On Boarding – A First Impression

By Maria Forbes
June 2, 2016

Two new employees, one fresh out of college and another an experienced professional, both get new jobs and their companies fumble On Boarding.

The college grad was ecstatic about her first day on the job. She expected an interactive day of learning their collaborative processes and technology applications at this large corporation, since there were several meetings prior to her start date and positive synergy with her new bosses. Excited to get her first day started, her enthusiasm gradually became concern when she was shown a desk and lap top without an agenda for the day. As the day went on there was no indication that an agenda was in place, only random interactions with her busy supervisor to issue tasks that had no apparent sequence toward a training goal.  She wondered, is there a button to push, a bell to ring? How do I get someone’s attention? Hello, I’m new here! An entire week of miscellaneous tasks continued even when this motivated fresh-out demonstrated enthusiasm for learning more made it difficult to escape the first impression that this culture that may not be what was presented during the recruiting process. Eventually she established relationships with coworkers and her supervisor. She has performed well and built a specialization within her department. Unfortunately the culture of misalignment lingers and this young professional feels challenged to develop her goals. The lack of On Boarding on day one continued to influence the relationship as management had no apparent plan for developing long term success.  As her first anniversary approaches this top performer is asked to select a position she would like to pursue. Instead she is researching new opportunities.
Does it get better? Not according to the experienced professional who joined a mid-sized firm. After weeks of waiting for completion of the vetting processes, and following a three day software training, she arrives at the office on her first day to learn that her boss will be out of the office. What- is this real? Maybe a different person will work with me; surely there is a plan for getting started. Nope, nothing was in place, and the first week was a mixture of random interface with department heads. Following an unorganized first week on the job, this professional used her knowledge and skills to start writing a training manual for her position, so the next new hire can avoid confusion and get off to a productive start. Her first impression is a question – how does this lack of organization reflect the larger company culture? Staying the course to establish herself in a new business culture, the experienced professional expresses her concern and general lack of confidence in the company. An On Boarding fumble has caused a potential retention challenge. Time will tell whether this experienced professional can work out the kinks and create a long term association with her new company.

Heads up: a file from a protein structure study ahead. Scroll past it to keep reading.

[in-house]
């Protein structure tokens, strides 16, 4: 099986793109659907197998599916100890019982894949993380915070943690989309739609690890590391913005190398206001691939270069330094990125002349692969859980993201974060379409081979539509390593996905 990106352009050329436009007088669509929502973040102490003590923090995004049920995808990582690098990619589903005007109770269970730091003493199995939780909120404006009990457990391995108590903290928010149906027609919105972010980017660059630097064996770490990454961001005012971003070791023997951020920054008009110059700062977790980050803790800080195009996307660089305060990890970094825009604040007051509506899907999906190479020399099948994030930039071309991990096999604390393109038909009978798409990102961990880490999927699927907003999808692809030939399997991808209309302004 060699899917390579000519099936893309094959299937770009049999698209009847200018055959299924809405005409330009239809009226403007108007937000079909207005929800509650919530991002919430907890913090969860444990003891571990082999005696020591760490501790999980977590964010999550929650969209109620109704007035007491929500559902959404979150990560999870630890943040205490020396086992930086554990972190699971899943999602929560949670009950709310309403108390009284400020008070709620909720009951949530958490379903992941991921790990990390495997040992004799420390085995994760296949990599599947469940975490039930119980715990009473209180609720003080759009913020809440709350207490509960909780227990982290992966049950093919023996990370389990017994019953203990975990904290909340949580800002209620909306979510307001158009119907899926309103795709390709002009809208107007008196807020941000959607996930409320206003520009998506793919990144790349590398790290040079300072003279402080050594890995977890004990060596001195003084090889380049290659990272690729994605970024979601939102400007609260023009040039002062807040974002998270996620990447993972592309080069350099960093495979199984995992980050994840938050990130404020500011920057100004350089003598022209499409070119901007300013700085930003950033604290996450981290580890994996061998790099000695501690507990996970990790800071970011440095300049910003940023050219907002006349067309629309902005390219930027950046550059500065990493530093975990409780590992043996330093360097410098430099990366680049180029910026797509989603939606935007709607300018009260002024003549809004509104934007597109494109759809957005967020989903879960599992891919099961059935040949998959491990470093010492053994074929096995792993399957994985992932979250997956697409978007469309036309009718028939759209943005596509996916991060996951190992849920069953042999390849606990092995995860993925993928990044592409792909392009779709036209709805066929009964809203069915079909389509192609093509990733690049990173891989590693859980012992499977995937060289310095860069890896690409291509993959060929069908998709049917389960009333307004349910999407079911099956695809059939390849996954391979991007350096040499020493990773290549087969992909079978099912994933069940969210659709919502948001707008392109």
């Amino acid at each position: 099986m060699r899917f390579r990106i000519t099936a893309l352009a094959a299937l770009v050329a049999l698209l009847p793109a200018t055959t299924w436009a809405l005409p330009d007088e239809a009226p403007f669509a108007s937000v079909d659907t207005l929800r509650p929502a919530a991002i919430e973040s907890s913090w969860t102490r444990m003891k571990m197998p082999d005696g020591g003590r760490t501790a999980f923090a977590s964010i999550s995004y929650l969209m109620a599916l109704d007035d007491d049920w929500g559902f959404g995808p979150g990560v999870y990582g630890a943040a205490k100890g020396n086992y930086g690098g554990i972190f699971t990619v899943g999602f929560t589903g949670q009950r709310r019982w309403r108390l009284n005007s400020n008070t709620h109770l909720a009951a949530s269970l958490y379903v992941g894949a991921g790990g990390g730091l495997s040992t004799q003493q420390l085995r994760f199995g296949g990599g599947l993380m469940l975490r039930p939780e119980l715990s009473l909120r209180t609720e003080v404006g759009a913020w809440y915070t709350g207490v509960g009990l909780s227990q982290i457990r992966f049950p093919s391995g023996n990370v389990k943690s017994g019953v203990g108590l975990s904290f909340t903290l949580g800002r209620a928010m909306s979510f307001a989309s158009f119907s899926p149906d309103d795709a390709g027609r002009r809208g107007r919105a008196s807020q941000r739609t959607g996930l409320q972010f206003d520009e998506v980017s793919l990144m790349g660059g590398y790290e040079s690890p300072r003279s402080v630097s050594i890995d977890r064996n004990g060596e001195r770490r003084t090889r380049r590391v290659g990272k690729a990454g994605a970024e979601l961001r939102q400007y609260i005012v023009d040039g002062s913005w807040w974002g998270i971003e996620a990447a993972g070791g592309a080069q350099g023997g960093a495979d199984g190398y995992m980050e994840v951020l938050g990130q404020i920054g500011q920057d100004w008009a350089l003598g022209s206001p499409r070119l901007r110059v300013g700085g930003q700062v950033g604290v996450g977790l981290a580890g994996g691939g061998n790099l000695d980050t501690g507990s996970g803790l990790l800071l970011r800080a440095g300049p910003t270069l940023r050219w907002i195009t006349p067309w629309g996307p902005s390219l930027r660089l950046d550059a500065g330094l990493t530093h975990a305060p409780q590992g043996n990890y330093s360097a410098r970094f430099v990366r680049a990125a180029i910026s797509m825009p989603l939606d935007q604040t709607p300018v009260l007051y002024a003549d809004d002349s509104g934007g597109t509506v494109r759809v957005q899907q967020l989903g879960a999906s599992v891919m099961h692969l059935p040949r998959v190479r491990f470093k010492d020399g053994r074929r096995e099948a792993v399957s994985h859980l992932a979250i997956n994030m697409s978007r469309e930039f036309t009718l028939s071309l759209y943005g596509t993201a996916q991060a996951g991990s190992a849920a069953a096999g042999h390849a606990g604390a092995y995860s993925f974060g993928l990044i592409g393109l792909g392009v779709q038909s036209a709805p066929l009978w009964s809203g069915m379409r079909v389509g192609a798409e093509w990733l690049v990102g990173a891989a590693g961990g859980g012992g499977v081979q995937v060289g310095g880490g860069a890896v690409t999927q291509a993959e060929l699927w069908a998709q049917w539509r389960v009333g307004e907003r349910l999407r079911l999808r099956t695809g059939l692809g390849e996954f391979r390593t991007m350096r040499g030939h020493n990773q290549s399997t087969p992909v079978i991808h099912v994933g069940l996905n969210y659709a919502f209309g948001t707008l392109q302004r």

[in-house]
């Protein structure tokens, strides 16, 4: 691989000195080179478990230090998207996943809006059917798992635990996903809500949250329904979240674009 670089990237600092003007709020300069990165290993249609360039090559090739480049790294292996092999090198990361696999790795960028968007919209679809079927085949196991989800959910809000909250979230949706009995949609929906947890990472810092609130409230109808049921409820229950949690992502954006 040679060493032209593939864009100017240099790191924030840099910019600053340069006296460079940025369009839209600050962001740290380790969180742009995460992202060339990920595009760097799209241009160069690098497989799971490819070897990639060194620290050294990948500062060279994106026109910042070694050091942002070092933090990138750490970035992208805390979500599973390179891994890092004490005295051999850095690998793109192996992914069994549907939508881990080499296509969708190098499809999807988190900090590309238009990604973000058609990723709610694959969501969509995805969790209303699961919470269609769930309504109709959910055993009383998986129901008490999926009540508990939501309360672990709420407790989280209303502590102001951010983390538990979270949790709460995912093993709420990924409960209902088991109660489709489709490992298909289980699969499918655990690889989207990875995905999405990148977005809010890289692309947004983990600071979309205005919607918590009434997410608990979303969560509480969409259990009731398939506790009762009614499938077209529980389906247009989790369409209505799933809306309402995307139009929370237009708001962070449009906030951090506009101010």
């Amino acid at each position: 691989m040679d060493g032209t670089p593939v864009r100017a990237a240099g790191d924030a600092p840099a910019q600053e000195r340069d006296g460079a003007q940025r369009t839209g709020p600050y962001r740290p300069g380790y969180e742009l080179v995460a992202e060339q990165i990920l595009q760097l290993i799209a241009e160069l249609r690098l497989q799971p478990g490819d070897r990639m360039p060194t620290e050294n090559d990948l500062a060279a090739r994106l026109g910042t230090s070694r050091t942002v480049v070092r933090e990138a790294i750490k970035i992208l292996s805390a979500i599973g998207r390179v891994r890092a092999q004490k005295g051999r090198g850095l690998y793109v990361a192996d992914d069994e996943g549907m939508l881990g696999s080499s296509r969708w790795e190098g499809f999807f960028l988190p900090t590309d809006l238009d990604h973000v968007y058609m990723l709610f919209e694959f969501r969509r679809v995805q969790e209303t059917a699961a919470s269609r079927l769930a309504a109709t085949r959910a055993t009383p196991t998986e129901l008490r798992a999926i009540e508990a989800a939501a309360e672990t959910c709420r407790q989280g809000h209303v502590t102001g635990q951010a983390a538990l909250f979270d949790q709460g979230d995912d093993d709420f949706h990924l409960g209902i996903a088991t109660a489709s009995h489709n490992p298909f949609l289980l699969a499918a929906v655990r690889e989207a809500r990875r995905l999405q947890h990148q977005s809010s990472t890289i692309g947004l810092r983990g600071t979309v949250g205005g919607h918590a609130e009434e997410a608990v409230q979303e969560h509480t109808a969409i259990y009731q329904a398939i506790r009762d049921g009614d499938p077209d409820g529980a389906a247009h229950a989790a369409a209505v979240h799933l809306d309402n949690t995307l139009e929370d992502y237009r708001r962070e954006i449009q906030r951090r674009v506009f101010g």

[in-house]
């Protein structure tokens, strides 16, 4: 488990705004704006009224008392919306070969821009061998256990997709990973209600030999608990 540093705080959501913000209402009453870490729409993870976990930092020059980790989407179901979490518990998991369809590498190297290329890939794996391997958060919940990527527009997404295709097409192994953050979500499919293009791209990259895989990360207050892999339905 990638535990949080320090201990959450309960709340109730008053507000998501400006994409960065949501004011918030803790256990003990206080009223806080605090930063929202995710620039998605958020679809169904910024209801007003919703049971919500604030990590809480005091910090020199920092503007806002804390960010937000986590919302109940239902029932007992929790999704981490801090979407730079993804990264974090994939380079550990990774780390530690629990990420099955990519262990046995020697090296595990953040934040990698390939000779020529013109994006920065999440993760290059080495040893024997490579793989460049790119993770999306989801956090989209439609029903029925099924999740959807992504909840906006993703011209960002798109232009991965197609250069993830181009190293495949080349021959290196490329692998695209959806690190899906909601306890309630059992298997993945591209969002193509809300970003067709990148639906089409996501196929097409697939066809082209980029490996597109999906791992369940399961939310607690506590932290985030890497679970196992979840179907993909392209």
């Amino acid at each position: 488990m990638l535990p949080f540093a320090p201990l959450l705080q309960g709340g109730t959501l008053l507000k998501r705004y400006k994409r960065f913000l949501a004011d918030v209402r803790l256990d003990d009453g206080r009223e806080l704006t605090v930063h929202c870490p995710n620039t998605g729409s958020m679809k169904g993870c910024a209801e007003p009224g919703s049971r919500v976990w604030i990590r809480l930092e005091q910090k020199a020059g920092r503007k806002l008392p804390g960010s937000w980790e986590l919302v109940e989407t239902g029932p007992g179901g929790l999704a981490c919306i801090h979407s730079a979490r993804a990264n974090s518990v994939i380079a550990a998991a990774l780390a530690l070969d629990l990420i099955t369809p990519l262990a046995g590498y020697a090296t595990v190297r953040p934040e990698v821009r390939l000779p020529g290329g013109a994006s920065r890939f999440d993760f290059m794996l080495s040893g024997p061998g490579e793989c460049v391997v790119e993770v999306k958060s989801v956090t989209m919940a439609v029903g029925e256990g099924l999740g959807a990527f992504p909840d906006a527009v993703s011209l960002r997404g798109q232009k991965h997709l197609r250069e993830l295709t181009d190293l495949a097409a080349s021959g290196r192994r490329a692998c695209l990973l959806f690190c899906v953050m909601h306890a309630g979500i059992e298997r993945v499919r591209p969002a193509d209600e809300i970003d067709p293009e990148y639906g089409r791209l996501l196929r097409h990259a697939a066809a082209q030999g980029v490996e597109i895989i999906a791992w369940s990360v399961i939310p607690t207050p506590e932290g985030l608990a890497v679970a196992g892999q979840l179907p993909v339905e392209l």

Small business leaders continue to struggle for consistent growth without current position descriptions, on boarding for new hires, and little to no understanding of what makes their people highly productive. As a strategic partner to small business leaders, the one thing we preach with great vigor is a commitment to clarity of roles, purposeful on boarding, and alignment of personal strengths toward a shared growth goal.  The connection between where you want to go, and how your team can help you to get there, is crucial to sustaining business growth and continuity. If you want to avoid high turn over, employee burn out, and mediocre team performance, don’t leave out an On Boarding plan for forming long term and productive team associations.
For more information on On Boarding New Team Members contact Maria C. Forbes, FIREPOWER business office
Direct Phone: 770-315-6297

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